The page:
Christmas Eve is a mellow day of church and family with a candle-lit evening service and a dinner at our house afterwards. The dinner is the only time both sides of the family get together. At one point, I am asked to play guitar for the family and I realize all too well that I don’t respond as well to being asked to play as I do being told what to play. I need to work on this. I am also terribly out of practice right now. I need to work on this.

One new tradition is that the intermediate family now has Christmas on Christmas Eve. As dinner winds down and extended family leaves, my parents, sister, and brother-in-law gather to exchange presents. I love being past the age tearing through presents and find watching other people open and react to theirs encouraging. We are all past the age of really wanting or asking for things and most gifts our given out of shear thoughtfulness and I love the reasons for gift giving. My father, for instance, gave my mother a lovely vacation they have only talked about for years and wrote a poem on the inside of a book that detailed the dates, destination, and even the issues of finance. I was given two gifts that corresponded specifically to an idea as well. The book Zen and the Art of Motorcycle Maintenance is an author’s thoughts on moral life philosophy as he and his son rode their motorcycles across the American west. My dad and I have always talked of such a trip. I was also given George Harrison’s “All Things Shall Pass”, and was told that Harrison always felt he had no definite guitar style but would always try to play whatever it took to make the song most effective. I have always struggled with a musical identity and dad said this album reminded him of me. My parents are always extremely thoughtful and this Christmas was no exception on so many levels. These are the gifts I really treasure.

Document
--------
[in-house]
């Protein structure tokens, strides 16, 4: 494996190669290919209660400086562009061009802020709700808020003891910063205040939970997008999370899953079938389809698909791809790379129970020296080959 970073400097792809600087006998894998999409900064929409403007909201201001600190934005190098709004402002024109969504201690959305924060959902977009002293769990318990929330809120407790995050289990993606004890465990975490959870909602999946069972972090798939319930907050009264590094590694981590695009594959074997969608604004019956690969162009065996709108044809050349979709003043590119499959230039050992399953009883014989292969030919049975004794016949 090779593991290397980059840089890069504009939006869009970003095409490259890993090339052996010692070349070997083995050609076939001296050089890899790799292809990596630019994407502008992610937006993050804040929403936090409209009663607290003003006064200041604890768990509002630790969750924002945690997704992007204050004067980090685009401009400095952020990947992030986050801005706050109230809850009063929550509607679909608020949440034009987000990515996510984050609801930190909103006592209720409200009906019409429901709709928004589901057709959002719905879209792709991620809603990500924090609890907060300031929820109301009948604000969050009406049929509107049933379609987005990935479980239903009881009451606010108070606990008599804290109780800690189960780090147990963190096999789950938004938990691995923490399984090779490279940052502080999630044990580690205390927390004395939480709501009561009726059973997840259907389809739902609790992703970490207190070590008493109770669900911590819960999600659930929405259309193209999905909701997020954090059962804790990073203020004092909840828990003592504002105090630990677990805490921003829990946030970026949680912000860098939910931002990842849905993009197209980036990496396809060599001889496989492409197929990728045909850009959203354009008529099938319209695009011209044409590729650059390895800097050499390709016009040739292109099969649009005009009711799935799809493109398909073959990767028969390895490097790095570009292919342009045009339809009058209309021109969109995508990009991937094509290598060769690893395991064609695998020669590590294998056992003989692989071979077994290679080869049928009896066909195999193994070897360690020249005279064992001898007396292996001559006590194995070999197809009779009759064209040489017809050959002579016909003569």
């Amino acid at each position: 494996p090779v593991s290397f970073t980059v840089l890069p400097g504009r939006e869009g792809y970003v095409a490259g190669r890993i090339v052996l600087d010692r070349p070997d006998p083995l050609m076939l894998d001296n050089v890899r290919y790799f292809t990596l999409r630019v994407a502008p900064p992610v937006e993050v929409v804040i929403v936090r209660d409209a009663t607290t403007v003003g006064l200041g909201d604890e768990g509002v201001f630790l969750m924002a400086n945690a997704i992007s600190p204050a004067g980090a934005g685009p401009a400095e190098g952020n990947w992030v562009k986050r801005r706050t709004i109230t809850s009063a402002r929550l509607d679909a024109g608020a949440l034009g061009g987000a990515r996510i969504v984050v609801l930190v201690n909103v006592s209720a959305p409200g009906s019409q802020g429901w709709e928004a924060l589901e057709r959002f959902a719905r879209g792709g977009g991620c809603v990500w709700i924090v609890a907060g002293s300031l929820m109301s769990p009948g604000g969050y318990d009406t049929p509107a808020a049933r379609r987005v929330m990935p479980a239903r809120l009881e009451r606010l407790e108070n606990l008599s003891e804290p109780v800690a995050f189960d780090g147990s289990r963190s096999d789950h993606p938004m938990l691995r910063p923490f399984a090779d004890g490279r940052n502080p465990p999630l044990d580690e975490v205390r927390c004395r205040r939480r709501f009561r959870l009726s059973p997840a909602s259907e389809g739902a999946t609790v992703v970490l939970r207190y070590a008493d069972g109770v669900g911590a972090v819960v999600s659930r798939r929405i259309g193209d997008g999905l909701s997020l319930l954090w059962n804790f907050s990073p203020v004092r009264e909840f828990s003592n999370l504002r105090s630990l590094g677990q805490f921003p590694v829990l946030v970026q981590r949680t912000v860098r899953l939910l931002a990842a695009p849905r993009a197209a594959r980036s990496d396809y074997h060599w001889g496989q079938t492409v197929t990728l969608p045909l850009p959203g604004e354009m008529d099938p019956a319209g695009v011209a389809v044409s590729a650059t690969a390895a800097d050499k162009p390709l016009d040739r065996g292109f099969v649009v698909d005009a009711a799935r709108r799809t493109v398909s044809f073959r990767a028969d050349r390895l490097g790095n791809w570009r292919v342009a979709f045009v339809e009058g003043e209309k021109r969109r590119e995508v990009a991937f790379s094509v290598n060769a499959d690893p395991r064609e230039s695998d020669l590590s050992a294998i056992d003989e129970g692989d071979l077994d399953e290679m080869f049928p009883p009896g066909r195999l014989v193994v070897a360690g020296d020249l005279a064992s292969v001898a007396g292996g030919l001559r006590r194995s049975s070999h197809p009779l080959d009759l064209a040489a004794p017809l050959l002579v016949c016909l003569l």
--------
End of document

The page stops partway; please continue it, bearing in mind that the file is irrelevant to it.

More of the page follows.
The remainder of the season was rather low key. I ran errands with my parents, got a hair cut, watched several movies, and did a variety of things I can’t really remember. Eventually, Sarah came back to join the family and we took her fly-fishing. It was a pleasant day on the river, overcast and cool. It was a beautiful winter scene and I hardly noticed the fish weren’t biting.

And apparently I have asthma. Well, I might, but near the end of my week, I went to see the doctor about my ever lingering cough. We discussed allergy problems and he listened to my breathing. “Hmm”, he would say with every exhale; this does not inspire confidence. “I think you have asthma,” he says, and I am sent to the hospital to take a lung capacity test. The lab technicians sat and talked gossip and their desire to drink margaritas at 10 in the morning. The woman actually manning the computer served more as a breathing coach, cheering me through each test like a hyper-active dog owner coaxing her new toy of a puppy through any number of tasks. “big breath, Big breath, BIG breath... BREATH OUT! GO GO GO!” I thought it hilarious. I had never been admitted to a hospital and wore my bracelet with pride for the remainder of the day.

I am now back in Nashville, having spent a nice, low key New Year’s Eve with some friends. I confess that when I started writing this blog that I thought I had a lot more to talk about but I can’t seem to remember any of it. You the reader may consider yourself fortunate. Before long, I will give a sort of “Year in Review” as I see it but we’ll take this one thing at a time. I will, instead, leave you with a few final thoughts.

I think we are quite fortunate to have a time of celebration that marks new life and rebirth. It is the coming of hope and a clean slate to make things right. I am reminded of this as I see my estranged uncle reintegrating into the family. I know that we shouldn’t rely on a holiday to celebrate the birth of Christ but I think the reminder is worth while as our lives our distracting enough as it is and the holiday season is even more distracting. For the truth is such great news! The King, the long expected Saviour has come! “Then the one who sits on the throne said, ‘Look! I am making all things new’” (Revelation 21:5). Great news indeed!

Happy New Year...